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Thread: I.R in 4x5

  1. #1

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    I.R in 4x5

    Been thinking about trying some IR for a few years now and just never got around to it. I've admired those images that it works for - and detested those where the IR effect is just plain gimmicky.

    I use a Zone VI field camera and was thinking of getting me a box of EFKE and a Lee 87C filter. Anyone have any advice or know of any pitfalls I should be aware of before I embark on the quest?

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    accozzaglia's Avatar
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    Hi. There appears to be an eBay auction for 2 cared-for boxes of Kodak HIE IR 4x5 on the block slated to end later today. It doesn't answer your question, but if you're shooting 4x5, the price still seems fairly affordable for what it is. Given that I've only shot IR in 35mm so far (and soon, I'll try out the Efke 820 in 120), the only advice I can give is IR-proof as best as possible wherever you handle your film. Fogging sucks.

    Also, in the 35mm/roll film sense, it is recommended to bracket every shot. Doing this with sheets seems to be a bit costly, even painful (to the wallet). I'm not sure what advice to offer.

    I'd say, "Life is short. Give it a shot."

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    Thanks for the response. Yes, I saw the e-bay offer. Problem with IR is if it's not carefully stored it's ruined - and you've got to try a few sheets just to find out. NO returning that!!

    Hear you - Life is Short! Got nothing to lose but my self respect and at my age that's LONG GONE!!!

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    JBrunner's Avatar
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    Hi guys,

    With 4x5, if you have the exposure pretty down, it is easier to change development. Not quit the same as bracketing, of course, but there is still a pretty good ability to add or reduce density and contrast. What I do is shoot both sides of a holder on the same shot, so each holder has two versions of the same shot. When I process, I run one side of each holder. After evaluation, I can then change the development for the other sheet if need be. The ability to process sheets individually this way has eliminated almost any need for bracketing the way I do with roll film. (unless I'm shooting transparencies)

    I'll be giving the Efke IR film a whirl pretty soon, so please tell how you like it.

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    Thanks - will do. BTW are the regular 4x5 holders OK for IR? I know in 35 many of the plastic-bodied cameras just fog the film.

    Bob

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    JBrunner's Avatar
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    Quote Originally Posted by BobNewYork View Post
    Thanks - will do. BTW are the regular 4x5 holders OK for IR? I know in 35 many of the plastic-bodied cameras just fog the film.

    Bob
    Not all holders, and not all bellows are IR proof.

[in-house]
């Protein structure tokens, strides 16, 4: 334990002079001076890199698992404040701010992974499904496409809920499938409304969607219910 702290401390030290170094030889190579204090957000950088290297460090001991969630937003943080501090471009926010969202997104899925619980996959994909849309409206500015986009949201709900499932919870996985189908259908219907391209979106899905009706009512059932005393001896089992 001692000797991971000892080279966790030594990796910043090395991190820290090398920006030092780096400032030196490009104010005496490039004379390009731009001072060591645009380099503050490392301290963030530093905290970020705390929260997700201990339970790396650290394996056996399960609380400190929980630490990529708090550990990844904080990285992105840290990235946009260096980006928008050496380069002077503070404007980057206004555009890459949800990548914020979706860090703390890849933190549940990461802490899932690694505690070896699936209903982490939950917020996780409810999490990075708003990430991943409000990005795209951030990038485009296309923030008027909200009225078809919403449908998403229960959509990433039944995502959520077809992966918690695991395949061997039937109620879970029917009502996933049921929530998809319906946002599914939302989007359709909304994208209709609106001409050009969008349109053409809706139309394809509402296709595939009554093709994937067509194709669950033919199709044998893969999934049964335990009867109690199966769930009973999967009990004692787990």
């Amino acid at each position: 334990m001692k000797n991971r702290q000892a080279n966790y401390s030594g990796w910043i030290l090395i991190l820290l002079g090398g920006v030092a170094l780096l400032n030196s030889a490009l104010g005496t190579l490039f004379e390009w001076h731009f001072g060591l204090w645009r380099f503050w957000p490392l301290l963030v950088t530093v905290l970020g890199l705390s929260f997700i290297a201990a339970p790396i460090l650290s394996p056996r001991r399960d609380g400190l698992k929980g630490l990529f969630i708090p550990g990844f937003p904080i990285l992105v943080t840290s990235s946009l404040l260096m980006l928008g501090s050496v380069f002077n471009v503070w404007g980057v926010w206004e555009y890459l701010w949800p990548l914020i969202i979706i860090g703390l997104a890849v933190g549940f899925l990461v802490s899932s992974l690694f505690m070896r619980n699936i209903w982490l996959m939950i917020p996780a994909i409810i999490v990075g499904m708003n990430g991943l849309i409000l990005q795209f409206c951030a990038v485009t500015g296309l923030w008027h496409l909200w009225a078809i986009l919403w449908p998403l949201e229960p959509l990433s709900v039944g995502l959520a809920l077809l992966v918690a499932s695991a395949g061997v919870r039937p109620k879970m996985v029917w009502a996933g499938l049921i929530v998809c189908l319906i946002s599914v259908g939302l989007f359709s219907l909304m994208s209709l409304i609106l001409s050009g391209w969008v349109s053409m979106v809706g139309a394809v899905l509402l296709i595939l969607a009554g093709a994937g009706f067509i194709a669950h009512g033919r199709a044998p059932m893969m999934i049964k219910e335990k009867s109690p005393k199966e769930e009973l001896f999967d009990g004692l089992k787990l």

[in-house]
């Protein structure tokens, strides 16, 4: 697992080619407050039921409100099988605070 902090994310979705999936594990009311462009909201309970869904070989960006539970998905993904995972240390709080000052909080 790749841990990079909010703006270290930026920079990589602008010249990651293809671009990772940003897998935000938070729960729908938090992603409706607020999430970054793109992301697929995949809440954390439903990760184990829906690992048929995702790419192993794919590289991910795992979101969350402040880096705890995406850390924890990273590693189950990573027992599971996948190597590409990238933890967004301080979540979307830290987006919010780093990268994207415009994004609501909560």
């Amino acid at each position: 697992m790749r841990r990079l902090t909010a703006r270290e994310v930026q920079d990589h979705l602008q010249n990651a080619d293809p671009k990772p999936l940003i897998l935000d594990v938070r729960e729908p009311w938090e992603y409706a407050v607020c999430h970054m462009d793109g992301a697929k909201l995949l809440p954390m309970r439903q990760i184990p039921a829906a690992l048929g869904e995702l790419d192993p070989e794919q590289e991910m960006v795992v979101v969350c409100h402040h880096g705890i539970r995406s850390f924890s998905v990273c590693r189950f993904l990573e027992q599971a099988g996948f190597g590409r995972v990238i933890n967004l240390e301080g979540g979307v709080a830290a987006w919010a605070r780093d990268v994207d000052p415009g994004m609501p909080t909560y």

Here's a thread:

    http://www.apug.org/forums/forum42/2...m-holders.html

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    Thanks a lot.

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    keithwms's Avatar
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    I use the Rollei IR in 4x5 with a #87- very satisfied. Just bear in mind that you're looking at longish exposures, a couple seconds on a typical LF lens at f/8 in decent light. So I started using apo process lenses because (a) there's negligible refocus; and (b) who needs a shutter when the capture is a couple seconds; and, (c) because of (a) you can shoot wide open with impunity.

    With a good apo lens you can start to play with tilts and swings in the same way you might in the visible. More creative flexibility.
    Last edited by keithwms; 01-27-2008 at 09:30 AM. Click to view previous post history.
    "Only dead fish follow the stream"

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    PhotoJim's Avatar
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    Quote Originally Posted by BobNewYork View Post
    Thanks - will do. BTW are the regular 4x5 holders OK for IR? I know in 35 many of the plastic-bodied cameras just fog the film.

    They don't fog the film because they're plastic bodies. They fog the film because they have infrared-based film transport systems.

    Plastic-bodied cameras like the Nikon F601/N6006 work just fine because they use a mechanical film transport system.
    Jim MacKenzie - Regina, Saskatchewan, Canada

    A bunch of Nikons; Feds, Zorkis and a Kiev; Pentax 67-II (inherited from my deceased father-in-law); Bronica SQ-A; and a nice Shen Hao 4x5 field camera with 3 decent lenses that needs to be taken outside more. Oh, and as of mid-2012, one of those bodies we don't talk about here.

    Favourite film: do I need to pick only one?

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    Quote Originally Posted by PhotoJim View Post
    They don't fog the film because they're plastic bodies. They fog the film because they have infrared-based film transport systems.

    Plastic-bodied cameras like the Nikon F601/N6006 work just fine because they use a mechanical film transport system.

    those evil windows that show what type of film you're using don't help either

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